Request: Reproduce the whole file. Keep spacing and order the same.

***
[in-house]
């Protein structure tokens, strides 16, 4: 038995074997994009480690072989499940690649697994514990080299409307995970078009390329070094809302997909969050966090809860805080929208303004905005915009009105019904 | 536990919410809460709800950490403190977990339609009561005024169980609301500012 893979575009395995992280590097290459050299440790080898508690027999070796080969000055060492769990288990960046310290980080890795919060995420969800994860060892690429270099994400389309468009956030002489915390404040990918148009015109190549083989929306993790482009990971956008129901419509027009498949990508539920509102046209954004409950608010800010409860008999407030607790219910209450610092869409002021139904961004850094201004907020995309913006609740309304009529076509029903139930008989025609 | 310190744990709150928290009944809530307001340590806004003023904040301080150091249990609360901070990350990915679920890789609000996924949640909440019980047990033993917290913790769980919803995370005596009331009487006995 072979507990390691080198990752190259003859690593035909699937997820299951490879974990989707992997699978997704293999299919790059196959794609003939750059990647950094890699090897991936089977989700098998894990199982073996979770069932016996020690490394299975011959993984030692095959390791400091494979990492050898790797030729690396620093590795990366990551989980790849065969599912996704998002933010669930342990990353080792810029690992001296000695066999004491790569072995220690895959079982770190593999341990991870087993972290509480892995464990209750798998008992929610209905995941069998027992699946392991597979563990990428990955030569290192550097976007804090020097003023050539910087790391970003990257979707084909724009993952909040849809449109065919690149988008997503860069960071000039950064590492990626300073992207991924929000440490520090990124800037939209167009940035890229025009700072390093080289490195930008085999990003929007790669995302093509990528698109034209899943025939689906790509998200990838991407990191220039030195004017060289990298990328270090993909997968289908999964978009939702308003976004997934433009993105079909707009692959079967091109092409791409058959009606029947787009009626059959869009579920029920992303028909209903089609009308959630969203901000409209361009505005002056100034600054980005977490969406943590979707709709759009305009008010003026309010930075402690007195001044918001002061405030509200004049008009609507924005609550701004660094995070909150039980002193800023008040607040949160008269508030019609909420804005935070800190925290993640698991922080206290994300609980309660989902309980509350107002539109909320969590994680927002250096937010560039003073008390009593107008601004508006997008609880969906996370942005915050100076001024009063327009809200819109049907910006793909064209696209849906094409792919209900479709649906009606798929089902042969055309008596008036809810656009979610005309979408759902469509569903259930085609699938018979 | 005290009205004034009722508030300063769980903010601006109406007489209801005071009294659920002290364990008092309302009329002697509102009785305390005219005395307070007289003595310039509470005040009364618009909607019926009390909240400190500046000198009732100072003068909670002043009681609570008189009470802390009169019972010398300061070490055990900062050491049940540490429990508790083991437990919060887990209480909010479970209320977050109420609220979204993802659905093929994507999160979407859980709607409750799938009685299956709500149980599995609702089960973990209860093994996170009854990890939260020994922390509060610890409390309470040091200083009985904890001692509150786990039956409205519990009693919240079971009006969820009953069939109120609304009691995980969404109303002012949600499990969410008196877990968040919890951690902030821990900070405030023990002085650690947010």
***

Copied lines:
[in-house]
């Protein structure tokens, strides 16, 4: 038995074997994009480690072989499940690649697994514990080299409307995970078009390329070094809302997909969050966090809860805080929208303004905005915009009105019904 | 536990919410809460709800950490403190977990339609009561005024169980609301500012 893979575009395995992280590097290459050299440790080898508690027999070796080969000055060492769990288990960046310290980080890795919060995420969800994860060892690429270099994400389309468009956030002489915390404040990918148009015109190549083989929306993790482009990971956008129901419509027009498949990508539920509102046209954004409950608010800010409860008999407030607790219910209450610092869409002021139904961004850094201004907020995309913006609740309304009529076509029903139930008989025609 | 310190744990709150928290009944809530307001340590806004003023904040301080150091249990609360901070990350990915679920890789609000996924949640909440019980047990033993917290913790769980919803995370005596009331009487006995 072979507990390691080198990752190259003859690593035909699937997820299951490879974990989707992997699978997704293999299919790059196959794609003939750059990647950094890699090897991936089977989700098998894990199982073996979770069932016996020690490394299975011959993984030692095959390791400091494979990492050898790797030729690396620093590795990366990551989980790849065969599912996704998002933010669930342990990353080792810029690992001296000695066999004491790569072995220690895959079982770190593999341990991870087993972290509480892995464990209750798998008992929610209905995941069998027992699946392991597979563990990428990955030569290192550097976007804090020097003023050539910087790391970003990257979707084909724009993952909040849809449109065919690149988008997503860069960071000039950064590492990626300073992207991924929000440490520090990124800037939209167009940035890229025009700072390093080289490195930008085999990003929007790669995302093509990528698109034209899943025939689906790509998200990838991407990191220039030195004017060289990298990328270090993909997968289908999964978009939702308003976004997934433009993105079909707009692959079967091109092409791409058959009606029947787009009626059959869009579920029920992303028909209903089609009308959630969203901000409209361009505005002056100034600054980005977490969406943590979707709709759009305009008010003026309010930075402690007195001044918001002061405030509200004049008009609507924005609550701004660094995070909150039980002193800023008040607040949160008269508030019609909420804005935070800190925290993640698991922080206290994300609980309660989902309980509350107002539109909320969590994680927002250096937010560039003073008390009593107008601004508006997008609880969906996370942005915050100076001024009063327009809200819109049907910006793909064209696209849906094409792919209900479709649906009606798929089902042969055309008596008036809810656009979610005309979408759902469509569903259930085609699938018979 | 005290009205004034009722508030300063769980903010601006109406007489209801005071009294659920002290364990008092309302009329002697509102009785305390005219005395307070007289003595310039509470005040009364618009909607019926009390909240400190500046000198009732100072003068909670002043009681609570008189009470802390009169019972010398300061070490055990900062050491049940540490429990508790083991437990919060887990209480909010479970209320977050109420609220979204993802659905093929994507999160979407859980709607409750799938009685299956709500149980599995609702089960973990209860093994996170009854990890939260020994922390509060610890409390309470040091200083009985904890001692509150786990039956409205519990009693919240079971009006969820009953069939109120609304009691995980969404109303002012949600499990969410008196877990968040919890951690902030821990900070405030023990002085650690947010």